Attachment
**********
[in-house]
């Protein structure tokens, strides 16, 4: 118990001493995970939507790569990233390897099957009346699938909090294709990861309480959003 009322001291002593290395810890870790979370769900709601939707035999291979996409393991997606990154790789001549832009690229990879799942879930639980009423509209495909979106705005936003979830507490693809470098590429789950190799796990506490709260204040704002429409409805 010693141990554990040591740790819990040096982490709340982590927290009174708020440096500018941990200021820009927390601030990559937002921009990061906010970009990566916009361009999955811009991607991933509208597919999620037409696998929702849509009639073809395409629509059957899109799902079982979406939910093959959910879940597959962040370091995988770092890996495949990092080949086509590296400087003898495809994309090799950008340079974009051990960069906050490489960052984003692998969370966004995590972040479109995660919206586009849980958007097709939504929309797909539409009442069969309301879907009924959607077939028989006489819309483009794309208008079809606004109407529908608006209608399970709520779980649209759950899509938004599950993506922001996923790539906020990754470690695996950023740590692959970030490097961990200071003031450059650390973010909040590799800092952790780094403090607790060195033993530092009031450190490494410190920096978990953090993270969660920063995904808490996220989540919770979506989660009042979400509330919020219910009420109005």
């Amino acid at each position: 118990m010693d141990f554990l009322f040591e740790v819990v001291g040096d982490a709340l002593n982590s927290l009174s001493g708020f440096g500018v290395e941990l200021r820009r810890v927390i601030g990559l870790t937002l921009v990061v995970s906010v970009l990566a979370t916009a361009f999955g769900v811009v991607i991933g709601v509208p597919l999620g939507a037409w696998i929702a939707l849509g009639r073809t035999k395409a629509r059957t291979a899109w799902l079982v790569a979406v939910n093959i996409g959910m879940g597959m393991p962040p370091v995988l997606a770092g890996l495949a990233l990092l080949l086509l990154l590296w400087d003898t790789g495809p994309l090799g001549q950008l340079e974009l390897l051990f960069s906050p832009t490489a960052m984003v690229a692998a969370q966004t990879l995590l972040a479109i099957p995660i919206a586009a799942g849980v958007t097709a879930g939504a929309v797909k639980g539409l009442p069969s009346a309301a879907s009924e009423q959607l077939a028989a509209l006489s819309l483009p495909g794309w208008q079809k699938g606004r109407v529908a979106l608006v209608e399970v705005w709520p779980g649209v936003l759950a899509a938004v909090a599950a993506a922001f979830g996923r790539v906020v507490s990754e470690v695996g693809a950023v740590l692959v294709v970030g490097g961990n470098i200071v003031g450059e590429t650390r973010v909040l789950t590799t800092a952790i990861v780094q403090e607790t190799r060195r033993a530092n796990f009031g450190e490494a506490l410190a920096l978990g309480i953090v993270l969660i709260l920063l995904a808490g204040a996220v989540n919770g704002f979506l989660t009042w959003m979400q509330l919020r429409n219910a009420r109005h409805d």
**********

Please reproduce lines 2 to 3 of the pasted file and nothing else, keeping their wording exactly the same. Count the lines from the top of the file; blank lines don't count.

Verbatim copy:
């Protein structure tokens, strides 16, 4: 118990001493995970939507790569990233390897099957009346699938909090294709990861309480959003 009322001291002593290395810890870790979370769900709601939707035999291979996409393991997606990154790789001549832009690229990879799942879930639980009423509209495909979106705005936003979830507490693809470098590429789950190799796990506490709260204040704002429409409805 010693141990554990040591740790819990040096982490709340982590927290009174708020440096500018941990200021820009927390601030990559937002921009990061906010970009990566916009361009999955811009991607991933509208597919999620037409696998929702849509009639073809395409629509059957899109799902079982979406939910093959959910879940597959962040370091995988770092890996495949990092080949086509590296400087003898495809994309090799950008340079974009051990960069906050490489960052984003692998969370966004995590972040479109995660919206586009849980958007097709939504929309797909539409009442069969309301879907009924959607077939028989006489819309483009794309208008079809606004109407529908608006209608399970709520779980649209759950899509938004599950993506922001996923790539906020990754470690695996950023740590692959970030490097961990200071003031450059650390973010909040590799800092952790780094403090607790060195033993530092009031450190490494410190920096978990953090993270969660920063995904808490996220989540919770979506989660009042979400509330919020219910009420109005």
């Amino acid at each position: 118990m010693d141990f554990l009322f040591e740790v819990v001291g040096d982490a709340l002593n982590s927290l009174s001493g708020f440096g500018v290395e941990l200021r820009r810890v927390i601030g990559l870790t937002l921009v990061v995970s906010v970009l990566a979370t916009a361009f999955g769900v811009v991607i991933g709601v509208p597919l999620g939507a037409w696998i929702a939707l849509g009639r073809t035999k395409a629509r059957t291979a899109w799902l079982v790569a979406v939910n093959i996409g959910m879940g597959m393991p962040p370091v995988l997606a770092g890996l495949a990233l990092l080949l086509l990154l590296w400087d003898t790789g495809p994309l090799g001549q950008l340079e974009l390897l051990f960069s906050p832009t490489a960052m984003v690229a692998a969370q966004t990879l995590l972040a479109i099957p995660i919206a586009a799942g849980v958007t097709a879930g939504a929309v797909k639980g539409l009442p069969s009346a309301a879907s009924e009423q959607l077939a028989a509209l006489s819309l483009p495909g794309w208008q079809k699938g606004r109407v529908a979106l608006v209608e399970v705005w709520p779980g649209v936003l759950a899509a938004v909090a599950a993506a922001f979830g996923r790539v906020v507490s990754e470690v695996g693809a950023v740590l692959v294709v970030g490097g961990n470098i200071v003031g450059e590429t650390r973010v909040l789950t590799t800092a952790i990861v780094q403090e607790t190799r060195r033993a530092n796990f009031g450190e490494a506490l410190a920096l978990g309480i953090v993270l969660i709260l920063l995904a808490g204040a996220v989540n919770g704002f979506l989660t009042w959003m979400q509330l919020r429409n219910a009420r109005h409805d």